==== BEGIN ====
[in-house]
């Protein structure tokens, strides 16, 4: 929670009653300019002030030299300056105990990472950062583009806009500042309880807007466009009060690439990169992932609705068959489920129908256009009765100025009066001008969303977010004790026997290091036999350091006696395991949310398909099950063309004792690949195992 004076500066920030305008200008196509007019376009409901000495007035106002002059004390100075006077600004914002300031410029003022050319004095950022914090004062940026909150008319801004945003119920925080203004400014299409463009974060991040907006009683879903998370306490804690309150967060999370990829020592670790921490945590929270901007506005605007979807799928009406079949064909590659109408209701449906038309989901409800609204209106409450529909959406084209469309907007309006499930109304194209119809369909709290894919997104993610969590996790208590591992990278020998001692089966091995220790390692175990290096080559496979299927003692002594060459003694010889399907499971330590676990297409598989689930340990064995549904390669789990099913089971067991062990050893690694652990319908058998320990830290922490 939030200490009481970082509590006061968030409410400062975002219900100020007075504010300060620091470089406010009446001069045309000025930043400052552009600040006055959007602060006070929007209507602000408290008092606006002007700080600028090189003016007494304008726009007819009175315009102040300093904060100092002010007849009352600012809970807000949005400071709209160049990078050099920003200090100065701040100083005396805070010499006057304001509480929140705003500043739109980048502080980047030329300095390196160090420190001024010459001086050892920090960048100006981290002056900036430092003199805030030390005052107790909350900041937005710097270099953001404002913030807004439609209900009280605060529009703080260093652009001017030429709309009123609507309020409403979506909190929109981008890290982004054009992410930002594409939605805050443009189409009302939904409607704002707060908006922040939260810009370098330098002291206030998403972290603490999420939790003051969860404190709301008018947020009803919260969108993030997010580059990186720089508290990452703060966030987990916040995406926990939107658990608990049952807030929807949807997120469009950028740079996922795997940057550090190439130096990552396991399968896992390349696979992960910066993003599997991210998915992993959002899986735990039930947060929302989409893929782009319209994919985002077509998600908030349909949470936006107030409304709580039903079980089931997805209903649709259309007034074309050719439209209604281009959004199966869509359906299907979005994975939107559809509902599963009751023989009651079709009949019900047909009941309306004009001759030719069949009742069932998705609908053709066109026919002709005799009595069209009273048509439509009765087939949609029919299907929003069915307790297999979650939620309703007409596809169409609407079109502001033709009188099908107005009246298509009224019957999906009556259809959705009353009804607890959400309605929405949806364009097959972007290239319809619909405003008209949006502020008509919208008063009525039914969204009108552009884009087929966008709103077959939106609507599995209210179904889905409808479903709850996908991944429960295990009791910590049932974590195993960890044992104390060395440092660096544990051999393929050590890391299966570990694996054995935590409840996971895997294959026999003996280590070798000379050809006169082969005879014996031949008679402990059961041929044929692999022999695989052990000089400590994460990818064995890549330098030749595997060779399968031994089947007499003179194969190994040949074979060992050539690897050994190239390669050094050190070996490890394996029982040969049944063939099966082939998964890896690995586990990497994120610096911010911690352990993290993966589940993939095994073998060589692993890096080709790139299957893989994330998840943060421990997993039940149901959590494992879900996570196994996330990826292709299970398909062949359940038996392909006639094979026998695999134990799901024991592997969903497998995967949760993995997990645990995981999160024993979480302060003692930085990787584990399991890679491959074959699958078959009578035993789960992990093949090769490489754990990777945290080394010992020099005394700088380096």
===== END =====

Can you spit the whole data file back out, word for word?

[in-house]
């Protein structure tokens, strides 16, 4: 929670009653300019002030030299300056105990990472950062583009806009500042309880807007466009009060690439990169992932609705068959489920129908256009009765100025009066001008969303977010004790026997290091036999350091006696395991949310398909099950063309004792690949195992 004076500066920030305008200008196509007019376009409901000495007035106002002059004390100075006077600004914002300031410029003022050319004095950022914090004062940026909150008319801004945003119920925080203004400014299409463009974060991040907006009683879903998370306490804690309150967060999370990829020592670790921490945590929270901007506005605007979807799928009406079949064909590659109408209701449906038309989901409800609204209106409450529909959406084209469309907007309006499930109304194209119809369909709290894919997104993610969590996790208590591992990278020998001692089966091995220790390692175990290096080559496979299927003692002594060459003694010889399907499971330590676990297409598989689930340990064995549904390669789990099913089971067991062990050893690694652990319908058998320990830290922490 939030200490009481970082509590006061968030409410400062975002219900100020007075504010300060620091470089406010009446001069045309000025930043400052552009600040006055959007602060006070929007209507602000408290008092606006002007700080600028090189003016007494304008726009007819009175315009102040300093904060100092002010007849009352600012809970807000949005400071709209160049990078050099920003200090100065701040100083005396805070010499006057304001509480929140705003500043739109980048502080980047030329300095390196160090420190001024010459001086050892920090960048100006981290002056900036430092003199805030030390005052107790909350900041937005710097270099953001404002913030807004439609209900009280605060529009703080260093652009001017030429709309009123609507309020409403979506909190929109981008890290982004054009992410930002594409939605805050443009189409009302939904409607704002707060908006922040939260810009370098330098002291206030998403972290603490999420939790003051969860404190709301008018947020009803919260969108993030997010580059990186720089508290990452703060966030987990916040995406926990939107658990608990049952807030929807949807997120469009950028740079996922795997940057550090190439130096990552396991399968896992390349696979992960910066993003599997991210998915992993959002899986735990039930947060929302989409893929782009319209994919985002077509998600908030349909949470936006107030409304709580039903079980089931997805209903649709259309007034074309050719439209209604281009959004199966869509359906299907979005994975939107559809509902599963009751023989009651079709009949019900047909009941309306004009001759030719069949009742069932998705609908053709066109026919002709005799009595069209009273048509439509009765087939949609029919299907929003069915307790297999979650939620309703007409596809169409609407079109502001033709009188099908107005009246298509009224019957999906009556259809959705009353009804607890959400309605929405949806364009097959972007290239319809619909405003008209949006502020008509919208008063009525039914969204009108552009884009087929966008709103077959939106609507599995209210179904889905409808479903709850996908991944429960295990009791910590049932974590195993960890044992104390060395440092660096544990051999393929050590890391299966570990694996054995935590409840996971895997294959026999003996280590070798000379050809006169082969005879014996031949008679402990059961041929044929692999022999695989052990000089400590994460990818064995890549330098030749595997060779399968031994089947007499003179194969190994040949074979060992050539690897050994190239390669050094050190070996490890394996029982040969049944063939099966082939998964890896690995586990990497994120610096911010911690352990993290993966589940993939095994073998060589692993890096080709790139299957893989994330998840943060421990997993039940149901959590494992879900996570196994996330990826292709299970398909062949359940038996392909006639094979026998695999134990799901024991592997969903497998995967949760993995997990645990995981999160024993979480302060003692930085990787584990399991890679491959074959699958078959009578035993789960992990093949090769490489754990990777945290080394010992020099005394700088380096």